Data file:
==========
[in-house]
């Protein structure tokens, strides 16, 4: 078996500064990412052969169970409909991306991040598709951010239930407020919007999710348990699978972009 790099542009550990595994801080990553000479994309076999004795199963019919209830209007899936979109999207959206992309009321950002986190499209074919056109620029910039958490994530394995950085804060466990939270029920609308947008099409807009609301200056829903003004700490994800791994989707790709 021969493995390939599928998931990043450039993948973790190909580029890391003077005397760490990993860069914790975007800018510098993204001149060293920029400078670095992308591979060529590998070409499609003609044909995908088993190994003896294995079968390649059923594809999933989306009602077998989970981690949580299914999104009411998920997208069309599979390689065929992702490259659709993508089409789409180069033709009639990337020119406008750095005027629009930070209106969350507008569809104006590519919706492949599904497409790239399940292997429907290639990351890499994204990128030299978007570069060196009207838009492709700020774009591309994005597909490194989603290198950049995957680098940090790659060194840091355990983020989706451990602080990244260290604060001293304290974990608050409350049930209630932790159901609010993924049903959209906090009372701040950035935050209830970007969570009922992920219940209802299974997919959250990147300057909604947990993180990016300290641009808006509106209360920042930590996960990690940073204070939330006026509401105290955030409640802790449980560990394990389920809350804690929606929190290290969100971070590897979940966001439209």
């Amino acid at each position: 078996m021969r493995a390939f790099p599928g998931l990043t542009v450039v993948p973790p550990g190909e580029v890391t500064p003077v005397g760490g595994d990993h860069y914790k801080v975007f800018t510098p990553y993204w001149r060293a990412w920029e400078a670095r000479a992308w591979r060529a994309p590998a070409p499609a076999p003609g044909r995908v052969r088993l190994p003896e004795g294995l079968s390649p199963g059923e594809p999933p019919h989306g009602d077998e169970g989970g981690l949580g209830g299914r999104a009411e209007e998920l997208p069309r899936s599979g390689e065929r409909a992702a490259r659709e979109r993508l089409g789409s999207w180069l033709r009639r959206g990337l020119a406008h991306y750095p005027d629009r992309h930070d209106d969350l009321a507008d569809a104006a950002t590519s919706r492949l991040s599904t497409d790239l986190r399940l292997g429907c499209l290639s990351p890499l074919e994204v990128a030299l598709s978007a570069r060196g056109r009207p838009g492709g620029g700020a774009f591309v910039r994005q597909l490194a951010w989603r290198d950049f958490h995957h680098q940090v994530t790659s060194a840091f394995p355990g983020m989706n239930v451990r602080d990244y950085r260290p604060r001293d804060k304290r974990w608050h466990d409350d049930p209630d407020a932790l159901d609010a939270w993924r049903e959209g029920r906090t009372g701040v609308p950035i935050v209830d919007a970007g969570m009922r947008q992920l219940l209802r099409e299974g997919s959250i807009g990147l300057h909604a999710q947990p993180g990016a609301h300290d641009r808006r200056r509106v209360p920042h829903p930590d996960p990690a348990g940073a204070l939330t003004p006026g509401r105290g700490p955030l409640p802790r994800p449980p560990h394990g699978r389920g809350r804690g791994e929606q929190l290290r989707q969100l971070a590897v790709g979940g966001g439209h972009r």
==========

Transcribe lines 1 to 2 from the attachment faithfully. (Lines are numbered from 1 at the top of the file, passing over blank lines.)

[in-house]
């Protein structure tokens, strides 16, 4: 078996500064990412052969169970409909991306991040598709951010239930407020919007999710348990699978972009 790099542009550990595994801080990553000479994309076999004795199963019919209830209007899936979109999207959206992309009321950002986190499209074919056109620029910039958490994530394995950085804060466990939270029920609308947008099409807009609301200056829903003004700490994800791994989707790709 021969493995390939599928998931990043450039993948973790190909580029890391003077005397760490990993860069914790975007800018510098993204001149060293920029400078670095992308591979060529590998070409499609003609044909995908088993190994003896294995079968390649059923594809999933989306009602077998989970981690949580299914999104009411998920997208069309599979390689065929992702490259659709993508089409789409180069033709009639990337020119406008750095005027629009930070209106969350507008569809104006590519919706492949599904497409790239399940292997429907290639990351890499994204990128030299978007570069060196009207838009492709700020774009591309994005597909490194989603290198950049995957680098940090790659060194840091355990983020989706451990602080990244260290604060001293304290974990608050409350049930209630932790159901609010993924049903959209906090009372701040950035935050209830970007969570009922992920219940209802299974997919959250990147300057909604947990993180990016300290641009808006509106209360920042930590996960990690940073204070939330006026509401105290955030409640802790449980560990394990389920809350804690929606929190290290969100971070590897979940966001439209």